The back is normally curved when viewed from the side. The upper back curves outward and the lower back curves inward. In some cases, the spine may be too prominent or rounded. This is abnormal kyphosis.
Patient with Scheuermann’s Kyphosis before (a) and after surgical correction (b). Images courtesy of Pat Cahill, MD, Shriners Hospitals for Children, Philadelphia.
Kyphosis may be noted on a screening exam at school. Someone may notice that the spine looks hunched over or humped. The rounded back may be of cosmetic concern to patients and/or families.
Some patients with kyphosis complain of back pain, however, many patients have no pain. Rarely do kyphosis patients have numbness, tingling, leg weakness, difficulty walking, or incontinence.
Your child’s doctor will perform a screening examination and evaluate his or her back.
If necessary, your doctor may order x-ray to evaluate the spine. Kyphosis of greater than 50 degrees in a child or adolescent is considered abnormal.
CT or MRI:
A CT or MRI scan is not commonly needed to evaluate kyphosis. However, in certain cases your doctor may recommend these tests.
Kyphosis Types, Treatment, and Outcomes
This is an increased but flexible rounding of the spine. It may be due to poor posture. It becomes most noticeable during adolescence. Girls get this more often than boys. It is not usually painful.
Postural kyphosis may be treated with physical therapy or exercise to improve strength and posture. It does not usually cause problems later in life.
Left image shows vertebral wedging of Scheurmann’s Kyphosis. There are 5 – 10 vertebrae that are wedged. Right image shows a spine without kyphosis.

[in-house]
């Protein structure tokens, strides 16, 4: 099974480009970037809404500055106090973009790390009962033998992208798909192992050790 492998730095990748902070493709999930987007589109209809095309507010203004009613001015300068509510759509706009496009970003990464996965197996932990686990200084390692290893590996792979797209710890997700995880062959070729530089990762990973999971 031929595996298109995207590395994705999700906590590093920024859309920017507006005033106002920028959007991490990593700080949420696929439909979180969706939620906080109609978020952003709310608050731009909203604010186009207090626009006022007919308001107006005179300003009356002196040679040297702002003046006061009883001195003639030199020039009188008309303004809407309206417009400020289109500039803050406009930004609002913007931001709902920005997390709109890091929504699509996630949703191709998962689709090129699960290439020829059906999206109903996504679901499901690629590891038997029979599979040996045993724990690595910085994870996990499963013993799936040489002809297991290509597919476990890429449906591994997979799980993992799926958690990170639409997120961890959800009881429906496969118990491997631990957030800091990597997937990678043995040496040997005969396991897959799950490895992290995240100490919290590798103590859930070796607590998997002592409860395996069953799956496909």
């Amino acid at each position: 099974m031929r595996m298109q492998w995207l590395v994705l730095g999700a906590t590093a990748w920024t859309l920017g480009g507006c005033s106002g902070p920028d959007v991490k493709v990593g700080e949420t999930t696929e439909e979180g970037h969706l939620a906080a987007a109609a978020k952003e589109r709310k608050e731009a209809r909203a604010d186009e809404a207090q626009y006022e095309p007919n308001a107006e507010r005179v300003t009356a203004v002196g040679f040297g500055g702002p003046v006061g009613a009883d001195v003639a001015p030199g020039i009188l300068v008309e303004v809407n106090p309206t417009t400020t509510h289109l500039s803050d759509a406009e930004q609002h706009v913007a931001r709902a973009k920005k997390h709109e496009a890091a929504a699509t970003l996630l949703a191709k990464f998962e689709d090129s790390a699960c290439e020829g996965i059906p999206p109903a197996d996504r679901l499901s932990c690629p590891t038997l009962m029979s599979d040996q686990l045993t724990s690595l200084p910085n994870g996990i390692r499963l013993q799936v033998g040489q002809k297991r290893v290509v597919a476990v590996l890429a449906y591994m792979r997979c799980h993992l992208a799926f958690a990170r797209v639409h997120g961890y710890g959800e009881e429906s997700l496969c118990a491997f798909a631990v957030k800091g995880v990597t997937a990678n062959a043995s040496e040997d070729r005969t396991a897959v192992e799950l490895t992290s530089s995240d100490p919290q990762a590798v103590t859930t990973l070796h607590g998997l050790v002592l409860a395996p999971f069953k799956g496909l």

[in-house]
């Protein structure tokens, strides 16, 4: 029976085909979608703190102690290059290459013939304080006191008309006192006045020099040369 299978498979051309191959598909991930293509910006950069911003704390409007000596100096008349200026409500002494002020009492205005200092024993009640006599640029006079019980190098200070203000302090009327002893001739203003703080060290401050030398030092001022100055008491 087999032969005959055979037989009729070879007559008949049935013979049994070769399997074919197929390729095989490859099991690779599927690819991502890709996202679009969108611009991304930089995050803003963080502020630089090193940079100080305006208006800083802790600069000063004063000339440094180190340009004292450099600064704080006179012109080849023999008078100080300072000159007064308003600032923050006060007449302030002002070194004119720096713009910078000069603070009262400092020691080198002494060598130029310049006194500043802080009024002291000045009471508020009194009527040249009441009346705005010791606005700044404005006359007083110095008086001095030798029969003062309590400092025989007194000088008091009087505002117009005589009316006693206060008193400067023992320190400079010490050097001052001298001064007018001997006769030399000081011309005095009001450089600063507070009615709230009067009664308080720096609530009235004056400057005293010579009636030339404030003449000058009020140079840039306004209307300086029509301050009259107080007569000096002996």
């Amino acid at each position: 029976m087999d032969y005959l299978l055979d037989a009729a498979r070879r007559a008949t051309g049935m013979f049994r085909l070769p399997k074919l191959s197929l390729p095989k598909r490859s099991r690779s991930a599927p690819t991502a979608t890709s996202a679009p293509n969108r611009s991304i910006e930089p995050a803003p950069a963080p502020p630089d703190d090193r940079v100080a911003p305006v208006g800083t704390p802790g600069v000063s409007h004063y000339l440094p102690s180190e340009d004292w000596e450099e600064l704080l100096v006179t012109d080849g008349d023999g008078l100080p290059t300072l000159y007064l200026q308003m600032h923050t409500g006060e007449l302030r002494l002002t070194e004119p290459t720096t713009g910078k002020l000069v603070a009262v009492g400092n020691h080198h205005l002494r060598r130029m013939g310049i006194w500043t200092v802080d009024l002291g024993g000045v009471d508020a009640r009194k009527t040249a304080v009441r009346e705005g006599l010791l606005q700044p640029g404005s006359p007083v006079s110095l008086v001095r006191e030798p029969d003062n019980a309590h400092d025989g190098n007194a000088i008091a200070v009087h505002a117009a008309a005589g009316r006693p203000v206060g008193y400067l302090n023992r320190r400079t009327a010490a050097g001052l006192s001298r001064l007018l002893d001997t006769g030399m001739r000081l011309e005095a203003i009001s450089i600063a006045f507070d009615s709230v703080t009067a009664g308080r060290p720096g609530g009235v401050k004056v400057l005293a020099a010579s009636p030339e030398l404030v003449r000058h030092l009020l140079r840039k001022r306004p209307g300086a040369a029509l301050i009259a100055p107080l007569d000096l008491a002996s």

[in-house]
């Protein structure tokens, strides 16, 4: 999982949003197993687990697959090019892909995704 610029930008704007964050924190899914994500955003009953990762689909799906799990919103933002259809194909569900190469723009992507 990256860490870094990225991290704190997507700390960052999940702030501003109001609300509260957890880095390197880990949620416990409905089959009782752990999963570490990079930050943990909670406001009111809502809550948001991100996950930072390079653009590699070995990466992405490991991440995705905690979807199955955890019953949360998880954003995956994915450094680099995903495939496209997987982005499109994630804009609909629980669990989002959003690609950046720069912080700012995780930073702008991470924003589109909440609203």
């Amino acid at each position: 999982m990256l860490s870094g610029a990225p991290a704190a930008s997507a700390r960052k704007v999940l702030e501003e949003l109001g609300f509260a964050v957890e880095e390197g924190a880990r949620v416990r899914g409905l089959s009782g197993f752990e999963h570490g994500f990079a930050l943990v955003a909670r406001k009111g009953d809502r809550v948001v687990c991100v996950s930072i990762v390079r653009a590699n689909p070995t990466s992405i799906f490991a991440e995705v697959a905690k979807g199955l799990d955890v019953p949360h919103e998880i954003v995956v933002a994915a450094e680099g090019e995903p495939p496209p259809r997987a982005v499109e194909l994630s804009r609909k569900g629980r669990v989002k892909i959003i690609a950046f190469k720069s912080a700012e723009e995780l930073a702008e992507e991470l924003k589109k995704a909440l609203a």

This type of kyphosis is caused by wedge shaped spine bones (vertebrae). It is usually seen in the upper or middle spine. This curve is often bigger than with postural kyphosis. Scheuermann’s kyphosis often appears during adolescence. There may be back pain at the apex of the curve. It is more common in boys than girls.
This may be treated initially with exercises, physical therapy and anti-inflammatory medication to control pain. Sometimes doctors recommend bracing. In severe cases (curves larger than 75 degrees), surgical correction may be considered. Surgery can decrease the rounding of the spine by fusing the abnormal segments into a straighter position.
n congenital kyphosis, the spinal column did not form normally before birth. Some vertebrae may be abnormally formed or fused together. This can cause a progressive kyphosis as the child grows.
This type of kyphosis may require periodic check-ups by your doctor. Surgery may be recommended at a young age to correct the position of the spine and prevent progressive deformity. Without treatment, some forms of congenital kyphosis can lead to severe deformity and neurologic problems.